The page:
Cuckoo District Supervisor Willie L. Gentry, Jr. is listed as the contact for Louisa County. In Nelson, the contact is Maureen Kelley, Director of the Nelson Economic Development & Tourism office.
Wednesday, July 5, 2023
Charlottesville Council and PC to hold two zoning work sessions before final draft
The Charlottesville City Council and Charlottesville Planning Commission will hold another work session on the draft zoning code in CitySpace beginning at noon. Not at 5 p.m. like I originally had posted. (meeting info)
This certainly has been a year for zoning reform in Charlottesville. The Comprehensive Plan adopted in November 2021 calls for significantly higher amounts of residential density across the entire city. Take a look at one of the directives to support Goal 1 of the land use chapter.
“Implement zoning changes needed to support the creation of more housing, including affordable housing opportunities, throughout the city,” reads strategy 1.3.
The zoning update underway is intended to implement a Future Land Use Map which signals higher density across the city. The lowest intensity land use designation on that map is “General Residential” which calls for up to three units on all lots. Medium Intensity Residential would allow up to 12 and Higher Intensity Residential would allow more than 13.
The first glimpse of how those aspirations would be implemented came in February when the first of three draft modules were released, as I reported at the time. This draft established new zoning districts to reflect the Future Land Use Map.
Some brief highlights:
- Residential-A would allow three units per lot or four if the original structure is kept.
- Residential-B would allow six units per lot or 12 if every single new home is designated as affordable. As the process continued, this would become known as “double density” units.
- Residential-C would allow eight units per lot or 16 if all of them are designated as affordable.
In projects over ten units, an inclusionary zoning mechanism would require ten percent to be designated as affordable. In the draft, developers would have the option to pay into the Charlottesville Affordable Housing Fund rather than build the units.
Included in this release was a new zoning map. In addition to the three above, there are several new mixed-use districts.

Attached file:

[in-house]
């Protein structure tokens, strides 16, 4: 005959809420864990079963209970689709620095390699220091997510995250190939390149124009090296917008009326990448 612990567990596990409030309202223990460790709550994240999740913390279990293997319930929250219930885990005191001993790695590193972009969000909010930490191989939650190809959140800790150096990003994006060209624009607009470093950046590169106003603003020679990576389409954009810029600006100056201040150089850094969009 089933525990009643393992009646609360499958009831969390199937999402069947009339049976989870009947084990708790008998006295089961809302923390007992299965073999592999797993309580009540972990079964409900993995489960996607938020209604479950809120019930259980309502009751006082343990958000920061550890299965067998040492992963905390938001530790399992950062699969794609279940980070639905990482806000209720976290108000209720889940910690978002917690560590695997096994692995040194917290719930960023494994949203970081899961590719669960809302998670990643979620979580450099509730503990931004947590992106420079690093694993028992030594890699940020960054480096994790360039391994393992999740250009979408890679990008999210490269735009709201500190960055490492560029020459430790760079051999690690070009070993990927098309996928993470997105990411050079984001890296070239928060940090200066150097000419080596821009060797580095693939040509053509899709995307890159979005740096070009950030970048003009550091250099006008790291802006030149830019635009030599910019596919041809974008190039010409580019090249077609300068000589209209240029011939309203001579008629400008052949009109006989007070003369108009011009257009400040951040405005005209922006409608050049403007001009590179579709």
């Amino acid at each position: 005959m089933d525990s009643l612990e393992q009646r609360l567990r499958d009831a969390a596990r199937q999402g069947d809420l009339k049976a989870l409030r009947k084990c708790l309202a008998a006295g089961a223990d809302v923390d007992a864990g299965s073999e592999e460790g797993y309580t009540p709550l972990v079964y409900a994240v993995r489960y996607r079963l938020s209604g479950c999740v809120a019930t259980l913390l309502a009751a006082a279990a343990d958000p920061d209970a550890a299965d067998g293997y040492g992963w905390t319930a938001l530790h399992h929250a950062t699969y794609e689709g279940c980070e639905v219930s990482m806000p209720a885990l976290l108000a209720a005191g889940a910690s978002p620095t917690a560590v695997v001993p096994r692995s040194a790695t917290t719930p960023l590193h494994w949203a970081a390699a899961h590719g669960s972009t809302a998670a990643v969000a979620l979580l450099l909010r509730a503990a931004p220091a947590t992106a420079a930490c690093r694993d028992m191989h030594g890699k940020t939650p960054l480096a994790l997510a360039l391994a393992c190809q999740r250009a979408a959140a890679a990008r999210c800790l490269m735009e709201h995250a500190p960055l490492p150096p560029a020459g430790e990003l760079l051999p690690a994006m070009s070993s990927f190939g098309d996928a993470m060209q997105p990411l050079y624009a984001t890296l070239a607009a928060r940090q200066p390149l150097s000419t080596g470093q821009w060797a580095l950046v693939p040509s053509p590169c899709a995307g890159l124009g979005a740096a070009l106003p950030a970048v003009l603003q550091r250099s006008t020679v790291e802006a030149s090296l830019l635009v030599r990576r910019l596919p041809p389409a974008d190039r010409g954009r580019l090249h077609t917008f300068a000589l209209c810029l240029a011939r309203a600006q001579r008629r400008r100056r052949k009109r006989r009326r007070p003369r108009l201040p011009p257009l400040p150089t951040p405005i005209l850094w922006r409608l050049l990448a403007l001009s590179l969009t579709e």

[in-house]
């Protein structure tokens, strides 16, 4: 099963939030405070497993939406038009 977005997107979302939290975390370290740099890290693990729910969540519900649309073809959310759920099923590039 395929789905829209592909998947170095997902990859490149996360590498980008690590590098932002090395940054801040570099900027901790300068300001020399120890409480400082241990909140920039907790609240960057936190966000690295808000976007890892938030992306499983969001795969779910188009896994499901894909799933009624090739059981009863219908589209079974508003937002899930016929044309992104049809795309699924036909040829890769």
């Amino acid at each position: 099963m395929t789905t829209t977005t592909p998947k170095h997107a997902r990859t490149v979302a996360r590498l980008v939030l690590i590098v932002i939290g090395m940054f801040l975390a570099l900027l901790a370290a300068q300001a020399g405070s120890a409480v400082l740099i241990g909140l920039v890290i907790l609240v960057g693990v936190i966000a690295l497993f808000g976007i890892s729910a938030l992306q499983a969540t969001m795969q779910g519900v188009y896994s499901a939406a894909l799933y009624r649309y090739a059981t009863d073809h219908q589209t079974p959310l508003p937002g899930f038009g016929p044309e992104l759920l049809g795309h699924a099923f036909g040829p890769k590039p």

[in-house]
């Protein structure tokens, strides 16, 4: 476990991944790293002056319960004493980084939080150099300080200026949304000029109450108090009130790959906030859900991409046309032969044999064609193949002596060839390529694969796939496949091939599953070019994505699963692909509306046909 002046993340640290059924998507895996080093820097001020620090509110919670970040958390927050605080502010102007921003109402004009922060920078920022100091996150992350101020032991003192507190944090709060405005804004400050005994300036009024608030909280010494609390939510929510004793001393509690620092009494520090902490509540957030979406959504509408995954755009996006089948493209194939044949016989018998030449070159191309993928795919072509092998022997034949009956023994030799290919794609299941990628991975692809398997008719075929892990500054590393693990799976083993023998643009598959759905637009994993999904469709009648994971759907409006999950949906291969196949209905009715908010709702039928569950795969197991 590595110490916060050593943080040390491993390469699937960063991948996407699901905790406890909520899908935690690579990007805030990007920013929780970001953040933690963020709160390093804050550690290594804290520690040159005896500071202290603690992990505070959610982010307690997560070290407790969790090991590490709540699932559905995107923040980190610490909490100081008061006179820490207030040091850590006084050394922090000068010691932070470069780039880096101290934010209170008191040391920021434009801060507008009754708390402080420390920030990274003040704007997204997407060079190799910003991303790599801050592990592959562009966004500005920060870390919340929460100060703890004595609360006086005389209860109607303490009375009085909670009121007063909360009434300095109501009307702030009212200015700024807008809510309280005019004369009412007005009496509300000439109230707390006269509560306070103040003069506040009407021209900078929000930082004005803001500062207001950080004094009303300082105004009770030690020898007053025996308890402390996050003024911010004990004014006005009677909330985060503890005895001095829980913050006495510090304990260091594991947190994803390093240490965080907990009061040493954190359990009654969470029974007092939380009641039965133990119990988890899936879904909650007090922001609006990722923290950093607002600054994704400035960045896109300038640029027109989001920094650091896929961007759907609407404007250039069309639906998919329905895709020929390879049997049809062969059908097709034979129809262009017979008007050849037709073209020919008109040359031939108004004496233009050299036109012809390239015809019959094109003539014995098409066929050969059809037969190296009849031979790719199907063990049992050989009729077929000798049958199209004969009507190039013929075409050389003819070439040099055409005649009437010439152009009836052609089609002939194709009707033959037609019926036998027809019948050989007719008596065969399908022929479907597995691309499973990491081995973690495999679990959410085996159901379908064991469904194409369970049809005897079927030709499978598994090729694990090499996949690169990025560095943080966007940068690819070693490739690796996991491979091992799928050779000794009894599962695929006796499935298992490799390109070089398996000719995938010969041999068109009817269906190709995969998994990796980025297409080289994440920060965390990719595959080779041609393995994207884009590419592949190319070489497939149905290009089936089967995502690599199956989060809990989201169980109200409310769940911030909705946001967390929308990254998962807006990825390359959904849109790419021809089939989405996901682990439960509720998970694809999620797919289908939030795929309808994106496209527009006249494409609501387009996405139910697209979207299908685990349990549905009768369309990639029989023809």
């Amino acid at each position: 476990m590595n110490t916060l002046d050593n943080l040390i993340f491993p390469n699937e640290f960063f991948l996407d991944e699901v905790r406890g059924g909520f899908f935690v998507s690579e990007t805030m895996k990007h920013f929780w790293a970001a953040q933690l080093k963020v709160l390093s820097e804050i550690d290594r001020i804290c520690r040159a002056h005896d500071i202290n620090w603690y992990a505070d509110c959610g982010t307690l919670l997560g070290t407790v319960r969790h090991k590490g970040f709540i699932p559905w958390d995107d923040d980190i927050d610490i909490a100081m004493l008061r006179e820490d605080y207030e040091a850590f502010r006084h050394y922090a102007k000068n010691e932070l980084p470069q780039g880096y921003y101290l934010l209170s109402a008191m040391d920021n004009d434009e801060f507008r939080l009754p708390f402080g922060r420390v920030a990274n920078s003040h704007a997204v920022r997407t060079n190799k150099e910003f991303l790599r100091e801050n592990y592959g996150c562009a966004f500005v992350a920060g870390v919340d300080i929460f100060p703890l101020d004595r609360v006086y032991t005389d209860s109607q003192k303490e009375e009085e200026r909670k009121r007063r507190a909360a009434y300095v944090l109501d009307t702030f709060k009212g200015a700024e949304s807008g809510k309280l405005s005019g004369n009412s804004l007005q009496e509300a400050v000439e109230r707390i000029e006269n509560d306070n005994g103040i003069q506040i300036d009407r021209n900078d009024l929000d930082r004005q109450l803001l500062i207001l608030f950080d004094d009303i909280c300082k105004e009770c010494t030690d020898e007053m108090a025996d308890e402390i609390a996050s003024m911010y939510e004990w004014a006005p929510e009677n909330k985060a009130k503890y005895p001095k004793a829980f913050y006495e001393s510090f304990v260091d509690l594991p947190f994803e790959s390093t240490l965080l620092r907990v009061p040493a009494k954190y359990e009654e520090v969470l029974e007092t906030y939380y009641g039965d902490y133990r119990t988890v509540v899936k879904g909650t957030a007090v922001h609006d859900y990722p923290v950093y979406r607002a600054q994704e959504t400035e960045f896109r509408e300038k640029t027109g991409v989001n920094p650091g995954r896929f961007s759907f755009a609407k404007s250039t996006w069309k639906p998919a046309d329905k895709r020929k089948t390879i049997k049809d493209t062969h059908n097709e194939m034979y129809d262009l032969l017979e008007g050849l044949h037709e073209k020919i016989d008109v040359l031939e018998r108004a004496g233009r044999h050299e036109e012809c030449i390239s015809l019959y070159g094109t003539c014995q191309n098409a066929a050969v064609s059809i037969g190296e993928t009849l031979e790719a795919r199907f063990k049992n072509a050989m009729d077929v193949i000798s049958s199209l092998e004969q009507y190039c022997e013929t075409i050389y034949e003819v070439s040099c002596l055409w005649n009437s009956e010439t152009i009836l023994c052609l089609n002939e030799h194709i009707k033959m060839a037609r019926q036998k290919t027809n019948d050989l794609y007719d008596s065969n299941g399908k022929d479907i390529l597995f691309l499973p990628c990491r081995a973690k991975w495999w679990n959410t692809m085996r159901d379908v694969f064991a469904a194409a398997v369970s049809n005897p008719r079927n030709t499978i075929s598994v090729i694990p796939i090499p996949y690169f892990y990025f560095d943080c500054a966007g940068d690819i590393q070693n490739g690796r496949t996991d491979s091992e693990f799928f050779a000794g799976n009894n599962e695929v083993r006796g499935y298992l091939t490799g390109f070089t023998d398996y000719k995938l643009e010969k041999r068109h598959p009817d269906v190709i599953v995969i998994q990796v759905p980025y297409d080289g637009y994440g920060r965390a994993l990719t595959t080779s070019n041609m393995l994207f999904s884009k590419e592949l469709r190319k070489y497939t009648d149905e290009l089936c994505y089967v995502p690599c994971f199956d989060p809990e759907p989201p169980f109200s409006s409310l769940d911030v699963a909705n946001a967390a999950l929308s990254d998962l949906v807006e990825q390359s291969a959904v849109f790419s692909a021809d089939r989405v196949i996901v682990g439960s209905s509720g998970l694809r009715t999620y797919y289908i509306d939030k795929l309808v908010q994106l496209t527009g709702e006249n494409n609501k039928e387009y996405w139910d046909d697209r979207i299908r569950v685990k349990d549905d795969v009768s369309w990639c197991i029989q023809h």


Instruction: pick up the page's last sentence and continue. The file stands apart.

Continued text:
The second module was delayed and released on March 29. That’s the same day that Council and the Planning Commission held a work session. I wrote about that one, too. At this meeting, Neighborhood Development Director James Freas acknowledged that “double-density” units would likely only be realized by nonprofit developers.
Council and the Planning Commission held another work session on April 25. Freas again repeated that the process has been somewhat delayed. There was a discussion about whether the “double-density” provisions should remain in the draft.
The third module was released in late May as I wrote at the time. This module established the rules for the zoning and what entity will have approval authority in the future.
There was another joint work session on May 23, 2023 but I have been unable to review this one so far. You can watch it here. It is four hours long and there are no minutes of the meeting on the meeting portal. I hope to write up some of it by Wednesday.
There was also a discussion at the June 13, 2023 Planning Commission meeting. You can watch that here. I hope to write some of that up by Wednesday, too.
Fluvanna Supervisor to approve $20K for elections cybersecurity
The five member Board of Supervisors in Fluvanna County will meet at 5 p.m. in the Fluvanna County Library at 214 Commons Boulevard in Palmyra. There’s a meeting at 7 p.m. which appears to have no items. (agenda packet)
There are no public hearings at this meeting.
There are four action items to start the meeting:
- Woody Fincham is recommended for appointment to the Board of Equalization to represent the Rivanna District. .